An ataxic gait can occur due to lesions in the cerebellum, vestibular apparatus, or peripheral nerves. Patients with lesions of the central portion of the cerebellum walk with a characteristic broad-based gait "like a drunken sailor." Patients with acute vestibular disturbances walk similarly, but accompanying vertigo distinguishes them from those with cerebellar lesions. Less severe degrees of cerebellar ataxia can be detected by asking the patient to walk heel to toe; patients with vermis lesions cannot do this. Defects in proprioception can also cause an ataxic gait. The impairment of joint position sense makes walking unreliable, especially in poor light. The feet tend to be placed on the ground with greater emphasis, presumably in an attempt to increase proprioceptive input gait, which is often combined with foot drop caused by peripheral neuropathy. Still, it can also occur in disorders of the dorsal column in the spinal cord.

Apraxic Gait

In an Apraxic gait, the legs have normal power, no cerebellar ataxia, and no proprioception loss. As a result, the patient cannot formulate the motor act of walking. In this higher cerebral dysfunction, the feet appear stuck to the floor, and the patient cannot walk. Gait apraxia occurs in bilateral diseases such as normal pressure hydrocephalus and diffuse frontal lobe disease.

Marche à Petits Pas

This gait is characterized by small, slow steps and marked instability. This looks different from the festinant gait of Parkinson's disease in that it does not have variable pace and freezing. The usual cause is multiple small vessel cerebrovascular disease, and there are often signs of bilateral upper motor neuron disease.

Extrapyramidal Gait

Patients with Parkinson's disease and other extrapyramidal diseases have difficulty initiating walking and difficulty controlling the pace of their gait. Patients may get stuck while trying to start walking or walking through doorways. Once started, they may shuffle, have problems controlling their walking speed, and sometimes have difficulty stopping. This produces the festinant gait, initial stuttering steps that quickly increase in frequency while decreasing in length.

What Are the Diagnostic Tests to Be Carried Out?

The evaluation of gait disorders requires careful observation of gait. Also, it involves neurological and orthopedic examinations based on the patient's history, all of which will guide the physician to reach a definitive diagnosis.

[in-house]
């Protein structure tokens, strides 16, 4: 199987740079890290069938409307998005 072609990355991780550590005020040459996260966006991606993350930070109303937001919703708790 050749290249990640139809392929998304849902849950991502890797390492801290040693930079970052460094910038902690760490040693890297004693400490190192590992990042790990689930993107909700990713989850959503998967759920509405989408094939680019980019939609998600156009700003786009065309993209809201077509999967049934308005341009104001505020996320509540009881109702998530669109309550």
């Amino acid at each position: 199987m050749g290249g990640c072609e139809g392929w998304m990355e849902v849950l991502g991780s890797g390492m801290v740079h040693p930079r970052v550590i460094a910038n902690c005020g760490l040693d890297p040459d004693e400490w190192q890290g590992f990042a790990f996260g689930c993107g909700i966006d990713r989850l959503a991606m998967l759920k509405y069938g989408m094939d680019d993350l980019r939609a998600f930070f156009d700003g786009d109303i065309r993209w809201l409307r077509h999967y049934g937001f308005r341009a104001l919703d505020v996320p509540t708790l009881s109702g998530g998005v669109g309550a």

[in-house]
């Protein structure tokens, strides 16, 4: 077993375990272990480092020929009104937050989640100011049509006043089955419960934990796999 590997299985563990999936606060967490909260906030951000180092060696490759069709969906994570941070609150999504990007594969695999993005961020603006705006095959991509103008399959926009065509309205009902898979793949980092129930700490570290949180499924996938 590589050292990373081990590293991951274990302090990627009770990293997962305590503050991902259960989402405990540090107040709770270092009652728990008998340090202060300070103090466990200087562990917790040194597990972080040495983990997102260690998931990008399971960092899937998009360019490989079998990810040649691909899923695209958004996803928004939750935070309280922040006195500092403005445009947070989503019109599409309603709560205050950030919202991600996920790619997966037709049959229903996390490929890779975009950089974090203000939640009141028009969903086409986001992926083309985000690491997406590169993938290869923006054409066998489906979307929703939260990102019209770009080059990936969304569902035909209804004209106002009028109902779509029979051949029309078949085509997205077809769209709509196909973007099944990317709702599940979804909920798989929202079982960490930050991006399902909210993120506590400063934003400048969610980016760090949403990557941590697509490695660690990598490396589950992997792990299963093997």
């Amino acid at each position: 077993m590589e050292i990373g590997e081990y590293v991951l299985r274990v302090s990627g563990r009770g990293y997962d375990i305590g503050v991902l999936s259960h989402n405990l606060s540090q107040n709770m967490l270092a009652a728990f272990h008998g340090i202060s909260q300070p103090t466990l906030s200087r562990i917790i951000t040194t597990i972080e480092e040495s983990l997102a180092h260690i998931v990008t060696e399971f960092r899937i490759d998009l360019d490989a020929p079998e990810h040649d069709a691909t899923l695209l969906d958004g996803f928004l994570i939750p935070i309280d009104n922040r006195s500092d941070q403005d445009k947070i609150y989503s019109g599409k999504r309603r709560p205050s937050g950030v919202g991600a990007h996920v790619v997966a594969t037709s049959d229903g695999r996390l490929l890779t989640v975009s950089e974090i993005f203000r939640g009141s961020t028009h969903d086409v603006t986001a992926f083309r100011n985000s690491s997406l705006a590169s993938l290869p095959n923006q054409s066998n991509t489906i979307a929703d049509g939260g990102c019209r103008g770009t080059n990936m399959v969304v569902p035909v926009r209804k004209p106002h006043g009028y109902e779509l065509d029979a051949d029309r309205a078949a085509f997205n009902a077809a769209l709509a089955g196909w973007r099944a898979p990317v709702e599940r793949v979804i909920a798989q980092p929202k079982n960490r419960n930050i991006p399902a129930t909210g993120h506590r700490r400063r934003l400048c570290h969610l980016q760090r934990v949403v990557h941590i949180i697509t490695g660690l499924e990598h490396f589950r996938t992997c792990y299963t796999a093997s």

What Is the Management of Gait Disorders?

Necessary steps should be taken to prevent and treat iatrogenic or medication-induced gait disorders. Drugs can be administered, such as Levodopa, to treat gait disorders in Parkinson's patients. Patients with neuromuscular conditions and frontal gait disorders, which fail to be treated by conventional methods, may benefit from the use of assistive devices, fall prevention measures, gait training, and multimodal rehabilitation. Exercise interventions like muscle strength, power, and resistance training can help improve chronic and maximum gait speed.


Gait is the style, manner, or pattern of walking. Walking patterns may differ from individual to individual. Gait disorders can result in recurrent falls and injuries and greatly affect the patient's quality of life. A person's gait depends on a complex interplay of several systems, such as nervous, musculoskeletal, and cardiorespiratory. Therefore, the evaluation of gait disorders requires careful observation of gait. Assistive devices, fall prevention measures, gait training, and multimodal rehabilitation have proven beneficial in managing gait disorders. Even drugs like Levodopa can be used in some cases.

Source Article IclonSourcesSource Article Arrow
Dr. Abhishek Juneja
Dr. Abhishek Juneja



gait disorders
Community Banner Mobile
By subscribing, I agree to iCliniq's Terms & Privacy Policy.

Source Article ArrowMost popular articles

Do you have a question on

gait disorders

Ask a doctor online

*guaranteed answer within 4 hours

Disclaimer: No content published on this website is intended to be a substitute for professional medical diagnosis, advice or treatment by a trained physician. Seek advice from your physician or other qualified healthcare providers with questions you may have regarding your symptoms and medical condition for a complete medical diagnosis. Do not delay or disregard seeking professional medical advice because of something you have read on this website. Read our Editorial Process to know how we create content for health articles and queries.

This website uses cookies to ensure you get the best experience on our website. iCliniq privacy policy